Health Report: Breast Cancer Awareness Month

By: Hannah Wallace

October is Breast Cancer Awareness Month What I’ve Learned Sarasota Memorial’s Marie Borsellino helps women navigate breast cancer. I’ve been an oncology nurse for 25 years; prior to this role as breast health navigator, I worked with all cancers and helped patients who were uninsured and underinsured get hooked up with resources. In 2008 the […]


October is Breast Cancer Awareness Month

October is Breast Cancer Awareness Month

October is Breast Cancer Awareness Month

Marie Borsellino (Gene Pollux)

Marie Borsellino (Gene Pollux)

What I’ve Learned

Sarasota Memorial’s Marie Borsellino helps women navigate breast cancer.

I’ve been an oncology nurse for 25 years; prior to this role as breast health navigator, I worked with all cancers and helped patients who were uninsured and underinsured get hooked up with resources. In 2008 the Susan G. Komen Foundation wanted to start a navigator program. About a quarter of my patients already were breast cancer patients. If a woman comes to us, we have a way to help her throughout the whole continuum. In 2009, the hospital began funding my position full-time.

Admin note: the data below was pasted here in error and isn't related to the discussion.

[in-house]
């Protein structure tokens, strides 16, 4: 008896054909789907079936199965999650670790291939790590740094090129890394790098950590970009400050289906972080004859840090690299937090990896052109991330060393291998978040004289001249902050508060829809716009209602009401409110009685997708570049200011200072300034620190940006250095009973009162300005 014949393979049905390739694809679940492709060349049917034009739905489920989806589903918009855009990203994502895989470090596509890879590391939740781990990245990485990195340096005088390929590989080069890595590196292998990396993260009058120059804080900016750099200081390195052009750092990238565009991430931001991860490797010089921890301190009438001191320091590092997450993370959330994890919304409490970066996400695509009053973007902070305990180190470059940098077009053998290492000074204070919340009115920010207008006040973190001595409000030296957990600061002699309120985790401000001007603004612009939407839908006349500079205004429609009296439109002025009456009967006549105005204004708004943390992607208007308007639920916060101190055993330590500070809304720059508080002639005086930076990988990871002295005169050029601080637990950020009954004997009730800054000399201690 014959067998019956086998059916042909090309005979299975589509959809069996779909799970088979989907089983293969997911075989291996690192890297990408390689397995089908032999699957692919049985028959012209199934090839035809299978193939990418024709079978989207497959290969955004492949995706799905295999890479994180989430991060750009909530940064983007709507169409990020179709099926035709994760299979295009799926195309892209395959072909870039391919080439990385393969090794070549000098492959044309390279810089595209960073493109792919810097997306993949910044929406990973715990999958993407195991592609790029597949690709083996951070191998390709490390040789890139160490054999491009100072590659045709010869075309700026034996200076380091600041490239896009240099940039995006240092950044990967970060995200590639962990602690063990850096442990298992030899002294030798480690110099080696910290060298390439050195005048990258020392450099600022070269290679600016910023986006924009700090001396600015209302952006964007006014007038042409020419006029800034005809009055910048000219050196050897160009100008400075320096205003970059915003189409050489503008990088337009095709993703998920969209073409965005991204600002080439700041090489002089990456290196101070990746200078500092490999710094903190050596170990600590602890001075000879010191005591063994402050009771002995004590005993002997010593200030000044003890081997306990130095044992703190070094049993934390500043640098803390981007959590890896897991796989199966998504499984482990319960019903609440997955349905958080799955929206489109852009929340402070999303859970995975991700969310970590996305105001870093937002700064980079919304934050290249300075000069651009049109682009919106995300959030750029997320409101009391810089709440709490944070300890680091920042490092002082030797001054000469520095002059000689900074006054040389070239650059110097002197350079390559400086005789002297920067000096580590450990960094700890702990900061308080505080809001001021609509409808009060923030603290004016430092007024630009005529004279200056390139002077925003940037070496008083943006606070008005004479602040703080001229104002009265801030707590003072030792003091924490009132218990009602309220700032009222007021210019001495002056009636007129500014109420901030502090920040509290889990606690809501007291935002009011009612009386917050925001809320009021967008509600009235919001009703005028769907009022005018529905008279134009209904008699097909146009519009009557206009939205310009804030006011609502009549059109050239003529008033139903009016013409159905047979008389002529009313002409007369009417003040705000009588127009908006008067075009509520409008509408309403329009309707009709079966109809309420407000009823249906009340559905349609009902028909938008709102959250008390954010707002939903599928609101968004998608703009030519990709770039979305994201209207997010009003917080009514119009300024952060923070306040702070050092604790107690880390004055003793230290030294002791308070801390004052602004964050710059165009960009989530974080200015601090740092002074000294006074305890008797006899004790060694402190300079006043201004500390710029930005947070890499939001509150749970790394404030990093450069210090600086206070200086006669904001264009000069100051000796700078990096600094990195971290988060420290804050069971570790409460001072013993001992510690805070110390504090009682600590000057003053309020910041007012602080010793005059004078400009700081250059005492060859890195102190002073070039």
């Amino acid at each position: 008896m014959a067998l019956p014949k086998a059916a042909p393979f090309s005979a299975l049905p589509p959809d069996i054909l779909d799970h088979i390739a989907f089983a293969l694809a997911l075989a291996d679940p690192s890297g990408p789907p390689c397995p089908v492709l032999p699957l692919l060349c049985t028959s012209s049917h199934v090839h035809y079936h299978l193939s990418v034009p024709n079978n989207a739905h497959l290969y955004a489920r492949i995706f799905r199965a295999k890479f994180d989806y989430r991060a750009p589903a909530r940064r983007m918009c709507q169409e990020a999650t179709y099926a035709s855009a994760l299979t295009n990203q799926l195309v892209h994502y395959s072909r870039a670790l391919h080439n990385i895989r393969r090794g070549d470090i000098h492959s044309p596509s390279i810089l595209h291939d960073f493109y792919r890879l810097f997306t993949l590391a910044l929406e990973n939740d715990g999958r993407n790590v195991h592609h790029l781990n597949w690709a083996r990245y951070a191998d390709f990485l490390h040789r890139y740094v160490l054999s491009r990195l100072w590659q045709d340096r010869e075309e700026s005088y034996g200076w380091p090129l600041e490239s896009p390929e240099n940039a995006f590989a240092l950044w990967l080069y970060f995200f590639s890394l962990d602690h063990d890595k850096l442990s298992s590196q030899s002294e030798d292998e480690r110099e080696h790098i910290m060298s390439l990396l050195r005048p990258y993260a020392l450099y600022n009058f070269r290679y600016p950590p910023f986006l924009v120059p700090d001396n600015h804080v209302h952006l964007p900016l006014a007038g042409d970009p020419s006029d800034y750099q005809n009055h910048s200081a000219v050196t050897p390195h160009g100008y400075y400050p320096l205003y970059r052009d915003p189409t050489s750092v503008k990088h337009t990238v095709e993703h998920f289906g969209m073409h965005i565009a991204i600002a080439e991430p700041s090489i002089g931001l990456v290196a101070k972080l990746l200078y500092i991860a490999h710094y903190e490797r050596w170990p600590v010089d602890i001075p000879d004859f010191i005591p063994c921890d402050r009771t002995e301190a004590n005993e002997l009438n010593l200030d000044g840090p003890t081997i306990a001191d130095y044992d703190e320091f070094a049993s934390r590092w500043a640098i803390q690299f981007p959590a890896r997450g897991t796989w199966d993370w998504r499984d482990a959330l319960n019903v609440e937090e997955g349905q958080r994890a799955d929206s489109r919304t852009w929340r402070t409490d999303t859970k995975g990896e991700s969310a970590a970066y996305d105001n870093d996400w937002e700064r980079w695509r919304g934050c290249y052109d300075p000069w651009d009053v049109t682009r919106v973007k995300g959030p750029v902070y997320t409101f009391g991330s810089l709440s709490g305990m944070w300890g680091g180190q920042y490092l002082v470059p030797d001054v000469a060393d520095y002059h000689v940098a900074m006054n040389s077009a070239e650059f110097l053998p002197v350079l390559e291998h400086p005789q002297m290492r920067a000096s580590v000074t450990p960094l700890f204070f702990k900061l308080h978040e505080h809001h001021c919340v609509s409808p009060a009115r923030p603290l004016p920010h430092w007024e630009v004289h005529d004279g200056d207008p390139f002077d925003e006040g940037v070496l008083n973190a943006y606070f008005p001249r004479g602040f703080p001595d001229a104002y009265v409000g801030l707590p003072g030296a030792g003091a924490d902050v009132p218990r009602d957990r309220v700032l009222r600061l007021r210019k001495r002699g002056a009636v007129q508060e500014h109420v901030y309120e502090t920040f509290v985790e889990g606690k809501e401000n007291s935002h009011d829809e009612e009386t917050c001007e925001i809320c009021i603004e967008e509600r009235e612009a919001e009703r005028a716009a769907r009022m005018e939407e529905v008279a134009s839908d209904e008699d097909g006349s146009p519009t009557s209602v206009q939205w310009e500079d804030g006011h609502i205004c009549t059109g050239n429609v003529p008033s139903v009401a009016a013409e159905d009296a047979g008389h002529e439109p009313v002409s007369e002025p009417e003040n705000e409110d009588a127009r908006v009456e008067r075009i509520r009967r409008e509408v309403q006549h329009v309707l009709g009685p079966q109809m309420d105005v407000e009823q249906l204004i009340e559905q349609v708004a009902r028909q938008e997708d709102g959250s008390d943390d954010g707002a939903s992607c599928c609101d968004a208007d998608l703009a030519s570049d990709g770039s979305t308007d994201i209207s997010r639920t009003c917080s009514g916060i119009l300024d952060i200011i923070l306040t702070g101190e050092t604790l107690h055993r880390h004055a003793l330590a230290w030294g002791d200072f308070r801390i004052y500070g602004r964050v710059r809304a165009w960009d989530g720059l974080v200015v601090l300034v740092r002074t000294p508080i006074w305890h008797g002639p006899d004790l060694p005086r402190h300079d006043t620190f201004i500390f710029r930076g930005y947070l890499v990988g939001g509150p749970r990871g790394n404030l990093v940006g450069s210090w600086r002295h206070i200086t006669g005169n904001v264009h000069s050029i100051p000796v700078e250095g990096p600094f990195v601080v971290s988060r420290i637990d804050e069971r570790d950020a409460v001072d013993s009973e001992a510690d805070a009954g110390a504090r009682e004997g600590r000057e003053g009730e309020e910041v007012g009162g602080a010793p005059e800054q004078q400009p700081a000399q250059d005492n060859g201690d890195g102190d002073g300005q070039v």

Oncology nurse navigation has really come into prominence within the last five years. Navigation is all over the Affordable Care Act—making sure there is someone guiding you along the healthcare continuum, because of how complicated it is. Evidence has shown that it definitely helps improve patient outcomes.

Without navigation, you see a lot more delayed care. A lot of women get paralyzed; they don’t know of any other solutions, so they just kind of deny that they have a problem. Then, when it finally is presented, the cancer is advanced. Or they’re diagnosed only when pain is a problem, which means the cancer has spread to the skeletal system. At that point, it’s just palliative.

Last year alone, we helped 1,300 women. We get them appointments, and if there are suspicious findings, I’m in charge of the next steps. The other part of my role is to be out there in the community to be an advocate. We have volunteer survivors—I call them my volunteers on steroids. I find that if you arm women with education, they’re good.

 

Educational Event
SMH Two-Part Women’s Health Series

Oct. 13 and 17, Waldemere Auditorium, free.
Physician panels address topics regarding the latest in breast cancer diagnosis and treatment, as well as women and heart disease, gynecological health and more. For more information, go to the community calendar at smh.com or call 917-7777.

 

 

Fitness Tip: Muscle Confusion